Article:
Pursued by goodness
I’ve recently had the chance to learn some Hebrew and I’m very excited about making lots of new discoveries in the Bible.
The word רדפ (radaph) means pursue. It’s sometimes translated as ‘chase’ or ‘persecute’ and is almost always used about something unpleasant like enemies pursuing you or bees swarming after you. For example:
the Egyptians pursued them, all Pharaoh's horses and chariots and his horsemen and his army Exodus 14:9
…chased you as bees do Deuteronomy 1:44
Our pursuers are at our necks; we are weary; we are given no rest. Lamentations 5:5
But here’s a contrast; in Psalm 23:6 radaph is used in a positive way and translated as follow:
5You prepare a table before me
in the presence of my enemies;
you anoint my head with oil;
my cup overflows.
6 Surely goodness and mercy shall follow me
all the days of my life,
and I shall dwell in the house of the Lord
Taking into account the way it is usually used, it would seem appropriate to translate it:
Surely goodness and mercy shall pursue me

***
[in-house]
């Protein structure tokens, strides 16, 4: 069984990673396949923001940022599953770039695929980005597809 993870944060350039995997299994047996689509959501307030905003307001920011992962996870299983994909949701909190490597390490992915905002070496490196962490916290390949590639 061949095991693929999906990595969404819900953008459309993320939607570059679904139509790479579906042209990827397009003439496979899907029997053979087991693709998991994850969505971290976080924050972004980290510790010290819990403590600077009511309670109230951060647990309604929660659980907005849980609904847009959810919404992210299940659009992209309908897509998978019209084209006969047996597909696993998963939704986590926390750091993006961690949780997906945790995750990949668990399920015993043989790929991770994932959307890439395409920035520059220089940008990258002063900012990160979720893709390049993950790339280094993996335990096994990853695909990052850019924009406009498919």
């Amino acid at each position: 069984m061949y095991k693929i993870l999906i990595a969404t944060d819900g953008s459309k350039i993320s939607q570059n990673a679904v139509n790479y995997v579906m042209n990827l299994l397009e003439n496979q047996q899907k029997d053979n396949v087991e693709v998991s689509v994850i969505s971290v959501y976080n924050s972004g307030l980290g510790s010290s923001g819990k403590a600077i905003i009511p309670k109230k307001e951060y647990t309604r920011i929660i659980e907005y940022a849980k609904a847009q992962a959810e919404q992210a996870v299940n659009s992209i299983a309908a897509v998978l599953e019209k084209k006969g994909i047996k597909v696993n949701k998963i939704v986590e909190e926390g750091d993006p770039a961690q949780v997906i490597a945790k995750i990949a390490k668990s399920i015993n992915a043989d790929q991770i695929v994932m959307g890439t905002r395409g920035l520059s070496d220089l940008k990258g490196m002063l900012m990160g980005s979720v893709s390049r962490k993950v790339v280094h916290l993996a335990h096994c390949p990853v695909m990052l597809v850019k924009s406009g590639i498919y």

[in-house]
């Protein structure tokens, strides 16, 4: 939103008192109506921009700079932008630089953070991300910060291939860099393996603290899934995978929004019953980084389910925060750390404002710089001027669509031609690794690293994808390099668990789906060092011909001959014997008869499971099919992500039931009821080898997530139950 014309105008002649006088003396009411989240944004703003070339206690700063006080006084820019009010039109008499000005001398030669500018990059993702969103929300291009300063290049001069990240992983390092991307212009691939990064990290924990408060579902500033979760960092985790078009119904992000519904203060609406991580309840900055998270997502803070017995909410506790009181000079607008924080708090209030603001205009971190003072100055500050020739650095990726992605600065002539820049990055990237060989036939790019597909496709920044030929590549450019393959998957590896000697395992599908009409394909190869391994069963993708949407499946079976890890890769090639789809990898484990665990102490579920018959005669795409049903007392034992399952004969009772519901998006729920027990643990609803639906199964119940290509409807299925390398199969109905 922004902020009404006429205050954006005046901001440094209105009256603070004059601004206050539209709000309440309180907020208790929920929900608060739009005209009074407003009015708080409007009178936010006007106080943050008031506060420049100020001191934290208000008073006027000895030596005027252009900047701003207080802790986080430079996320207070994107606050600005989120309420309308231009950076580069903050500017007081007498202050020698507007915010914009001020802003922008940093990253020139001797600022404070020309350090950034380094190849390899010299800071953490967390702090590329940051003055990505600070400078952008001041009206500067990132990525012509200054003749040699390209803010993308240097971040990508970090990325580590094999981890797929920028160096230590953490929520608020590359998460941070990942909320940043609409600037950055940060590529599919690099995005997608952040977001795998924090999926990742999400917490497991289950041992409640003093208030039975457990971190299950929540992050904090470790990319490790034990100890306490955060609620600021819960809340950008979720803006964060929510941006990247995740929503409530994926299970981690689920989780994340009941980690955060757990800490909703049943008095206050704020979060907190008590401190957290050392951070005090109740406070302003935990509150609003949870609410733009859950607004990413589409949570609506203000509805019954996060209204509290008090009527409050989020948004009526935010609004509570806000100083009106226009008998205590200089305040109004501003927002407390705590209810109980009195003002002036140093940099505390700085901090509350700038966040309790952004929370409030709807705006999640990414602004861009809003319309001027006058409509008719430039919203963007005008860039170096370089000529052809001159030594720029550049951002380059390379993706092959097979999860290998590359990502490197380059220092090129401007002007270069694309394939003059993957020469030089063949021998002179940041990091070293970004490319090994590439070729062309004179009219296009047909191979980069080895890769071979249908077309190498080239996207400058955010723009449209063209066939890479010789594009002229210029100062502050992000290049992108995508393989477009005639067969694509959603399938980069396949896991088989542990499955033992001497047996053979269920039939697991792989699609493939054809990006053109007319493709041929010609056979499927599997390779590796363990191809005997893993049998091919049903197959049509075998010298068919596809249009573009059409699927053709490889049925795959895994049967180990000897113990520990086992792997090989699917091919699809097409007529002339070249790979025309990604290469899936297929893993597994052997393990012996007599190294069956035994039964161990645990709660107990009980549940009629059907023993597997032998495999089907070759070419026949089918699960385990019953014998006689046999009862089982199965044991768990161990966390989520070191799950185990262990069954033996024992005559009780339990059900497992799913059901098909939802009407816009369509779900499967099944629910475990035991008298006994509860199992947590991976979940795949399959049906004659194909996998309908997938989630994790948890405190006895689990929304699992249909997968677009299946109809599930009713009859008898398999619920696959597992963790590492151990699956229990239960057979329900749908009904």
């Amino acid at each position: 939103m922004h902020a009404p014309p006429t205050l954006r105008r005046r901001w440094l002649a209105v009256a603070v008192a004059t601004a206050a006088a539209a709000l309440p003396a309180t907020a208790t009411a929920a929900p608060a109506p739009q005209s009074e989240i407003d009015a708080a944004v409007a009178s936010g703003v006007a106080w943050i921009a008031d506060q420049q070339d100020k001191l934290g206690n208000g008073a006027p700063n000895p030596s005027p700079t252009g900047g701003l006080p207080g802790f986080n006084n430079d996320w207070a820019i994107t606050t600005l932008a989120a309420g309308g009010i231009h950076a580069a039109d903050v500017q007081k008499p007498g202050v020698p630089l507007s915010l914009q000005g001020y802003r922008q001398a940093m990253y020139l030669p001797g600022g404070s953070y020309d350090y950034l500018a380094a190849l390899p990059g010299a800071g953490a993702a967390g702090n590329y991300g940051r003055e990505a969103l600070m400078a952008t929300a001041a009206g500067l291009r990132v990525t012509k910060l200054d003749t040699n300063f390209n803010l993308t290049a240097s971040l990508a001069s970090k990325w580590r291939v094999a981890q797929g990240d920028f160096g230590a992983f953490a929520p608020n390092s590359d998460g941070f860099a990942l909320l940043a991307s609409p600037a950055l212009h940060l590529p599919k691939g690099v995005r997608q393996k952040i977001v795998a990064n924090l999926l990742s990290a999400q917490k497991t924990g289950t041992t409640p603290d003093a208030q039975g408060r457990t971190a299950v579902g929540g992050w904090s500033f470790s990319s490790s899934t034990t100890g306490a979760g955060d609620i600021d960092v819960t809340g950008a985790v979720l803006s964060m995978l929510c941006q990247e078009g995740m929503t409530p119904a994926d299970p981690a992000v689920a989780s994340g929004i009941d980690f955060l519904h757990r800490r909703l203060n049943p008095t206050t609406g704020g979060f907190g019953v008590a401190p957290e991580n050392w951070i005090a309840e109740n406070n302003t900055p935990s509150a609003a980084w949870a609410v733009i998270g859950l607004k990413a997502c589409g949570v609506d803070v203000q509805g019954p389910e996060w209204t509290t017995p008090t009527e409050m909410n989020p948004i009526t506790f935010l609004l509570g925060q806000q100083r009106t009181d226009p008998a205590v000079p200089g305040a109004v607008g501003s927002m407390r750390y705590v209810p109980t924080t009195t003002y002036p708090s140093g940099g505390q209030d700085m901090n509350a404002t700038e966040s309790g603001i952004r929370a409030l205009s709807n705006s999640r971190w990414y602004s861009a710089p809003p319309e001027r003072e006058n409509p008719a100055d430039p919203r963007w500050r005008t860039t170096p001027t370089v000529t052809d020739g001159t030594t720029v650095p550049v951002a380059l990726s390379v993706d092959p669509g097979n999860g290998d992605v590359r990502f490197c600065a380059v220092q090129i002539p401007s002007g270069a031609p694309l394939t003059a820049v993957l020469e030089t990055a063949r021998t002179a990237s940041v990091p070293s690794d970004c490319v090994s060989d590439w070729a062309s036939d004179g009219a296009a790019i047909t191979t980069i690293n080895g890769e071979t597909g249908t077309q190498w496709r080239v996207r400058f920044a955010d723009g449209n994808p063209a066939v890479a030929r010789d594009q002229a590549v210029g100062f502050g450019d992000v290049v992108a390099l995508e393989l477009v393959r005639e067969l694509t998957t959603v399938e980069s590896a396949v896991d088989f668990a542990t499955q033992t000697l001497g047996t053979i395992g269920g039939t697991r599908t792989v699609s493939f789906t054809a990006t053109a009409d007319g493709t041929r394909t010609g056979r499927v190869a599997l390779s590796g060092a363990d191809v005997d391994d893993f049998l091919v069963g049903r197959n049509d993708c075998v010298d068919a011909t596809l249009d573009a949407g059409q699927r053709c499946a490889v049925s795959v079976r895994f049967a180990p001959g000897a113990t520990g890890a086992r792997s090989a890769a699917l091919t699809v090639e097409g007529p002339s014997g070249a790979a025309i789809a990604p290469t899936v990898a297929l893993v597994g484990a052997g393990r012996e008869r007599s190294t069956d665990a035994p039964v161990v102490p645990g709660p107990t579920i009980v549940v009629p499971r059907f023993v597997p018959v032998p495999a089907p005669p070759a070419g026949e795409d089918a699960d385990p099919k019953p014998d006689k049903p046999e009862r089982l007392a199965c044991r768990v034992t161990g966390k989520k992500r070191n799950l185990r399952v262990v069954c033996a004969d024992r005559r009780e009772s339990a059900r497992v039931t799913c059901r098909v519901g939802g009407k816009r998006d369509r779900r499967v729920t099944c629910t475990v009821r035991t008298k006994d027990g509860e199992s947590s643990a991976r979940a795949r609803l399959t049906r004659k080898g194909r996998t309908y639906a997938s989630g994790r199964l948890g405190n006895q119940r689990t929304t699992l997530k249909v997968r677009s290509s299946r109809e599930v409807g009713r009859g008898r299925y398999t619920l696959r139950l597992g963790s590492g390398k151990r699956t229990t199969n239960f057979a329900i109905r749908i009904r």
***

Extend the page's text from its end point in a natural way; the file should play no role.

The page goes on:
all the days of my life
I love the image of God’s goodness and mercy pursuing us as tirelessly as an enemy pursues their foe or a swarm of bees chase someone who has disturbed them.
The psalm begins ‘The Lord is my shepherd’ and I have heard Goodness and Mercy described as two sheepdogs doing all they can to keep us from harm, round us up, and chase us back into the fold. God’s goodness and mercy won’t leave us alone.
Perhaps radaph is used here to contrast goodness and mercy with the enemies in the previous verse who would usually be the ones pursuing us!
What an awesome God we have! He is determined to pursue us, every day, with his goodness and mercy.